Thursday, August 27, 2009

Is it time to freeze federal wages?

According to The Cato Institute:

"Federal Pay Continues Rapid Ascent
Posted by Chris Edwards

The Bureau of Economic Analysis has released its annual data on compensation levels by industry (Tables 6.2D, 6.3D, and 6.6D here). The data show that the pay advantage enjoyed by federal civilian workers over private-sector workers continues to expand.

The George W. Bush years were very lucrative for federal workers. In 2000, the average compensation (wages and benefits) of federal workers was 66 percent higher than the average compensation in the U.S. private sector. The new data show that average federal compensation is now more than double the average in the private sector."

The article includes several charts which dramatically highlight the difference between federal and private-sector pay, especially when benefits are included.

"In 2008, federal worker compensation averaged a remarkable $119,982, which was more than double the private sector average of $59,909."

No wonder most Americans think our government is out-of-control and has no real understanding of economic realities. As Edwards notes, with pay like this, federal workers are "insulated from the economic reality of recessions and from the tough competitive climate of the private sector." Plus they have job security that most in the private sector would never dream is even possible.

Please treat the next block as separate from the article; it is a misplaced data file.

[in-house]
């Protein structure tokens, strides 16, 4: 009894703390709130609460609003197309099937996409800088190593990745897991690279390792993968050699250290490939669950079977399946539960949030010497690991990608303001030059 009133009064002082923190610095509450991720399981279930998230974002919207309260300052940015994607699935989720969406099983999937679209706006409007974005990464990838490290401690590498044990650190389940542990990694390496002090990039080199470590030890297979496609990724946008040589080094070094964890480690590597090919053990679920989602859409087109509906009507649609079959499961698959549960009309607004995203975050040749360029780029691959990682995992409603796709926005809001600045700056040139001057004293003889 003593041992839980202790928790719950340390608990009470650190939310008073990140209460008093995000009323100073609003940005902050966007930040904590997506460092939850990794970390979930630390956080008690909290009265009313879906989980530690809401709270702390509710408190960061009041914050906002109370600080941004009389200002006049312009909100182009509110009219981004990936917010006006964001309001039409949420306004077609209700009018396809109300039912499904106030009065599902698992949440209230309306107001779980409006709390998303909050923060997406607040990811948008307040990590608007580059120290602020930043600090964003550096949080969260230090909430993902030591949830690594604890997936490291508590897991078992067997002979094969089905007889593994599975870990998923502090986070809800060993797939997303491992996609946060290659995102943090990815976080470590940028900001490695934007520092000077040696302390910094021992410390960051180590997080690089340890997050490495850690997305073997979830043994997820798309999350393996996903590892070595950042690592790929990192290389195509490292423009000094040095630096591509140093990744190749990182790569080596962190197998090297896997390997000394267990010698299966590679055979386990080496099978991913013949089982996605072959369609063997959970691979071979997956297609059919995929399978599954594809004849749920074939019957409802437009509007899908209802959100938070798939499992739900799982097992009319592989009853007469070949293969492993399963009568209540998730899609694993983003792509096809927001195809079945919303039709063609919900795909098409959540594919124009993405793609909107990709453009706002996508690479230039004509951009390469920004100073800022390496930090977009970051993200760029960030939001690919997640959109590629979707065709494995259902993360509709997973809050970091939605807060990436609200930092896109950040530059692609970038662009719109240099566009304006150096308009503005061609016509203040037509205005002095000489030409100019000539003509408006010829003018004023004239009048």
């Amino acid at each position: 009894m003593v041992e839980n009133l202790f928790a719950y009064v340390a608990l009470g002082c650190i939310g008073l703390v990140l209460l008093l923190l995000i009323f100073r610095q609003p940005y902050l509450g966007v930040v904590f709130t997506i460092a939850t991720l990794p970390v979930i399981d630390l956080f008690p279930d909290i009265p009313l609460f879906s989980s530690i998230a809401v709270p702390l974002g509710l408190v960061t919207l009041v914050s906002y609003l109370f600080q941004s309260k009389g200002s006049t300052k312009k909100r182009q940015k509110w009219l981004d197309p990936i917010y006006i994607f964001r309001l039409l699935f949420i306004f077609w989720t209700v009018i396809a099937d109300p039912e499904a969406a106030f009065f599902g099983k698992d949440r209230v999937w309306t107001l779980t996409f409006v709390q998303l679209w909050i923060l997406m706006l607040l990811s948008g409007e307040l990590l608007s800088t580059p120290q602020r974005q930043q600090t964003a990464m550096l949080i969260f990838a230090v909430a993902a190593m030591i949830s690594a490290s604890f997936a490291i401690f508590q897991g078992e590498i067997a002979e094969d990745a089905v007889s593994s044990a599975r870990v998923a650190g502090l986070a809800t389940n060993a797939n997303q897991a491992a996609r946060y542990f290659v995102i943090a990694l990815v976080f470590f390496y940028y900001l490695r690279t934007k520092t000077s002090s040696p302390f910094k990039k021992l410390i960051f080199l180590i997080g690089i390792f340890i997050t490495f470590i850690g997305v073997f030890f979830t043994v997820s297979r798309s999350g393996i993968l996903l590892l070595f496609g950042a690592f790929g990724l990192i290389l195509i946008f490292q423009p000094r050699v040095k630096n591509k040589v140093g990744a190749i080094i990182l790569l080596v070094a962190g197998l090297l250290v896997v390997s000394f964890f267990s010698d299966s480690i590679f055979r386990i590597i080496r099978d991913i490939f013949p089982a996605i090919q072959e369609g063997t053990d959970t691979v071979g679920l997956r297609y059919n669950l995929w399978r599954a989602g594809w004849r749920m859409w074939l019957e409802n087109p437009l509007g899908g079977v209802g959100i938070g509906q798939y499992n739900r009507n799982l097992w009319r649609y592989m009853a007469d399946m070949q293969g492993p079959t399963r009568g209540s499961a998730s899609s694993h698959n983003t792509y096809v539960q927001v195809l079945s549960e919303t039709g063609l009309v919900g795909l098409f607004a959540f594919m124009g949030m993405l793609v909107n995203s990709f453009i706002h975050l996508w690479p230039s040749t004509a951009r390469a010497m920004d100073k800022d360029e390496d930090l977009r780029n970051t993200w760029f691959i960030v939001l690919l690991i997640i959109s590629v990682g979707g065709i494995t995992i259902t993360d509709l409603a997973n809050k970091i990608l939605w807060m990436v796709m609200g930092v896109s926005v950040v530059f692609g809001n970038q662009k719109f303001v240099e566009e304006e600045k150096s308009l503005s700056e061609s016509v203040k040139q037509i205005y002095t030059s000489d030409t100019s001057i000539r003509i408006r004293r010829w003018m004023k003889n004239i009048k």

With all the talk from politicians (of both parties) in Washington, does anyone find it strange that bemoaning the debt of the nation and talking about 'fiscal responsibility' never extends to doing what many state and local governments are doing - freezing wages, laying off workers and *gasp* actually cutting spending?

4 comments:

Tim Higgins said...

Maggie,

Surely you wouldn't have the federal government push to reduce hiring and layoff workers at a time when the only job growth in the United States is that of federal employees! Why the jobless rate is significantly affected by the number of new czars alone!

Kadim said...

Well part of this would likely be explained by where all these government employees live--the expensive Maryland-Northern Virginia-DC area. (I seem to recall that Maryland is now the nation's richest state by per capita income.)

That area was a bit of a backwater even 30 or 40 years ago. Then the government got big, a lot of contractors and sub-contractors followed, and DC really started to become crowded.

What that implies to me is troubling: the government has to pay federal employees well, because it's so expensive to live in DC. The growth of the population of DC, as well as the wealth of its residents, is due to the federal government, and that drives up the price of housing in DC. So the federal government has to pay its employees more to live there...lather, rinse and repeat.

Hooda Thunkit (Dave Zawodny) said...

Maggie,

I have an idea, howze about "We the Sheeple" sit on a "Feral" pay board every 4-years (an "off" year) and propose a wage scale, which is then voted on by us.

If/when 38 states vote in favor, in the same election, the new wage scale takes effect.

Maggie Thurber said...

Ah, Hooda - I like it!!!!

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